IRS Will Begin Accepting Returns on January 30
Tax preparers say they’re well prepared for the 2012 tax season, in spite of last-minute changes during the fiscal cliff crisis.
Last-minute congressional negotiations launched a flurry of changes in the tax code, some of which affect the 2012 filing season, and others that won’t start until this year. Tax preparers worry most about the 2013 filing season.
The biggest worries centered around the alternative minimum tax, designed to make sure that the very wealthy pay at least some income taxes. But until the fiscal cliff legislation was passed, Congress had to raise the threshold for inflation periodically.
If Congress had not acted, AMT thresholds would have rolled back to 2000, potentially making 60 million filers pay AMT. But Congress has finally enacted a “permanent” fix for AMT, which will raise the thresholds automatically for inflation. “They’ve taken it off the list of things to debate every few years,” says Mark Steber, Jackson Hewitt’s chief tax officer.
But AMT wasn’t all that tax preparers had to worry about. Another dozen tax provisions, from deductions for college tuition and fees to tax-free IRA distributions for charities, all had to be extended as well.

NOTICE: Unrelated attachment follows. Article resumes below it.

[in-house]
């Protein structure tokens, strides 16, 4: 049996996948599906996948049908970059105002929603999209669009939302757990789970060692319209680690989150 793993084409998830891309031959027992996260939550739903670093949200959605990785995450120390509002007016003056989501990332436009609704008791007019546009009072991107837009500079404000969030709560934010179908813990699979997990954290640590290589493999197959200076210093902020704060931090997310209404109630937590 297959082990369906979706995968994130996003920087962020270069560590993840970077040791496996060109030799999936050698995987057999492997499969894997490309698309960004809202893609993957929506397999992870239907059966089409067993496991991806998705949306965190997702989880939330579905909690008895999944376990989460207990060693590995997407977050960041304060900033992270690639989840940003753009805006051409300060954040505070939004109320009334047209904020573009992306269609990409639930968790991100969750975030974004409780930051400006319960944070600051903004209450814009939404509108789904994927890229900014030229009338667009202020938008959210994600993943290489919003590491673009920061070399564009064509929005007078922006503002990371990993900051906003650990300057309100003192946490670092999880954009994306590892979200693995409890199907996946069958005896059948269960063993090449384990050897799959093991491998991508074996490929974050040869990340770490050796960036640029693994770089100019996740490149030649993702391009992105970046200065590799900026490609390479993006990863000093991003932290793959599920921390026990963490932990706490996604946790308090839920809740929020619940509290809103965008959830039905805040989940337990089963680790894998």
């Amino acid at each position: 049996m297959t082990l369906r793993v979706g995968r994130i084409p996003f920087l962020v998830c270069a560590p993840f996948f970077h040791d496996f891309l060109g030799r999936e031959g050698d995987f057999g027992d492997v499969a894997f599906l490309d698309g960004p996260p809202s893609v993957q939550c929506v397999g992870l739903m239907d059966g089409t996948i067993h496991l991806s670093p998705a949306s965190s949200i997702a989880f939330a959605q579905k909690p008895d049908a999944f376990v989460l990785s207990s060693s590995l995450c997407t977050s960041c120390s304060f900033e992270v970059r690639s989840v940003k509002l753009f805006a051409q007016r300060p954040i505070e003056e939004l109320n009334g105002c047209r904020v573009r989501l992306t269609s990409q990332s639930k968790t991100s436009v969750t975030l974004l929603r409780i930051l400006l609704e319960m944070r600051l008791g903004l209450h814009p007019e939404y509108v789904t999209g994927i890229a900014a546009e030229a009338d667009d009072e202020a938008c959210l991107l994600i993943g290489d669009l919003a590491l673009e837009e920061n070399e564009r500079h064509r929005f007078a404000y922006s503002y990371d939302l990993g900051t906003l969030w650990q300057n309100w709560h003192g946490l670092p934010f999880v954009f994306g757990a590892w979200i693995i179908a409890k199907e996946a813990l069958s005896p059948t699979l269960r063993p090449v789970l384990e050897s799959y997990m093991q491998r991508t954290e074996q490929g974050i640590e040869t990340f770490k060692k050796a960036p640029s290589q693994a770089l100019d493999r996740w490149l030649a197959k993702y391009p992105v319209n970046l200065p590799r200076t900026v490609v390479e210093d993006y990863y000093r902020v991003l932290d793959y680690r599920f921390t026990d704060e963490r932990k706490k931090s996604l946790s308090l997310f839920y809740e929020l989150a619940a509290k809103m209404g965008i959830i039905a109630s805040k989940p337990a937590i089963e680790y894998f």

As the debate raged, preparers had to make their best guesses about what would and wouldn’t happen, and be ready for several different outcomes. Most figured, for example, that the AMT fix would pass Congress.
“Our biggest fear was that they would tweak it,” Steber says. “What may seem like a small change can be a big one.”
Nevertheless, most felt that the 2012 tax filing season would go smoothly. “Late legislation is nothing new to us,” says Bob Meehan, vice president at TurboTax. “This is pretty much standard fare.”
The Internal Revenue Service announced last week that it will begin accepting individual income tax returns on Jan. 30 — eight days later than originally planned. The announcement means that the vast majority of tax filers — more than 120 million households — should be able to start filing tax returns that day.
Filers might be more anxious than usual for refunds, which average about $3,000 per taxpayer, this year. The 2-percentage-point reduction in Social Security payroll taxes ends in 2013, and workers will feel that in their first paycheck of the year. Higher rates for top earners will also kick in this year.
SOURCE USA TODAY 01/03/2012